In acquiring Groove Networks, Microsoft's collaboration strategy will gain a clear boost, but the move raises questions about how swiftly and effectively the two companies can integrate Groove's technology into Longhorn and the next version of Office.
The deal calls for Microsoft to add Groove's flagship product to Microsoft's Office System lineup. Ray Ozzie, Groove's founder and the developer of Lotus Notes, will become one of three CTOs at Microsoft reporting directly to Chairman and Chief Software Architect Bill Gates.
"We will bring together the peer-to-peer and authentication capabilities Groove has built into their application with the equivalent things we have been incubating at Microsoft to strengthen the platform. Clearly, a big thing with Longhorn is its peer-to-peer capabilities, and Groove will help us pull that together," Gates said.
But how much of Groove's technology Microsoft can effectively weave into its critical Longhorn and Office offerings, both due in late 2006, is very much an open question for some industry observers last week.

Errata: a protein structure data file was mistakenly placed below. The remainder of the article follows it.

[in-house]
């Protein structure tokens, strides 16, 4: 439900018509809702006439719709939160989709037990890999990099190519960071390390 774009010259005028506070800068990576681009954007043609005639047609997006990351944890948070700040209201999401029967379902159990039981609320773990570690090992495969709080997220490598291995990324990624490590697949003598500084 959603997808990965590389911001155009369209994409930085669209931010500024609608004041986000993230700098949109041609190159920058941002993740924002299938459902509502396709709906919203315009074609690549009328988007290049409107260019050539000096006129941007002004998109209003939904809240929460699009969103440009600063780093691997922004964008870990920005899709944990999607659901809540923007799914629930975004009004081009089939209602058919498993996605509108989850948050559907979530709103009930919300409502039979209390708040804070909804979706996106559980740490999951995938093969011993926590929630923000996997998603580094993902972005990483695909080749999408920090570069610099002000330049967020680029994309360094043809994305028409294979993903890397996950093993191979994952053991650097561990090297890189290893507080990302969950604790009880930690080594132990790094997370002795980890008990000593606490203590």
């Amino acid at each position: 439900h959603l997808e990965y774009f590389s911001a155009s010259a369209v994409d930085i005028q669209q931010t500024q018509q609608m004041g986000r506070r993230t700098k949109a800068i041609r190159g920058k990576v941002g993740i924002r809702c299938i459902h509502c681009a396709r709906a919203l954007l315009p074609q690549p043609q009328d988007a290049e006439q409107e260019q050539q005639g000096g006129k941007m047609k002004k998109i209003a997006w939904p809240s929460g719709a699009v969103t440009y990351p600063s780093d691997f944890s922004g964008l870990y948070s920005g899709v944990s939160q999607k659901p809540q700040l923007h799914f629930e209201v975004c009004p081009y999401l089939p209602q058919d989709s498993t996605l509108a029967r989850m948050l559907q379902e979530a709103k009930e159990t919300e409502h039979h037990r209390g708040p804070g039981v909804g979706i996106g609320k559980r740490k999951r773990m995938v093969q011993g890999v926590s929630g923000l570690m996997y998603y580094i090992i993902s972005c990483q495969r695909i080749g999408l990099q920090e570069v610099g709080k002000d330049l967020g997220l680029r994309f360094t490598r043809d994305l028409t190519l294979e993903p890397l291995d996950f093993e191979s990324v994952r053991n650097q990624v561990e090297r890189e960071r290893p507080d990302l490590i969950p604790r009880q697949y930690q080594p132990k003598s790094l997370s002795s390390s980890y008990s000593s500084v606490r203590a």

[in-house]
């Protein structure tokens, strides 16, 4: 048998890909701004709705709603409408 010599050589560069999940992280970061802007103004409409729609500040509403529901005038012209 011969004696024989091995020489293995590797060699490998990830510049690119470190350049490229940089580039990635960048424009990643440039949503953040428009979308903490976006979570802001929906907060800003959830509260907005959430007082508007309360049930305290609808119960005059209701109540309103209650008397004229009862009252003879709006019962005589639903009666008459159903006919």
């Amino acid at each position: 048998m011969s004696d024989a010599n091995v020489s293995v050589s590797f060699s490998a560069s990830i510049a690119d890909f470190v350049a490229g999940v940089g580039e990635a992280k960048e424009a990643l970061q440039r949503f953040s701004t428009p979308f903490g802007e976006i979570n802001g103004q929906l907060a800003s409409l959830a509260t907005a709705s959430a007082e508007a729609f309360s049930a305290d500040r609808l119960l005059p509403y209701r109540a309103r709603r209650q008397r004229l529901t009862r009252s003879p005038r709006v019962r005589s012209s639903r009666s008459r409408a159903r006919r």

"With two big releases coming next year [Longhorn and Office 12], and with hundreds of developers well into their development phases on both of them, it is going to be hard to take a step back and stitch new technology and strategies in and around them," said Nate Root, a vice president at Forrester Research.
By combining Groove with its existing collaboration products, including Office, SharePoint server products, and Live Meeting Server 2005, Microsoft officials believe they have achieved a collaboration "trifecta."
"This combination of real-time, server-based P2P communications with Groove's Virtual Office should allow us to extend our lead in collaboration," said Jeff Raikes, group vice president in charge of Microsoft's Information Worker Business unit.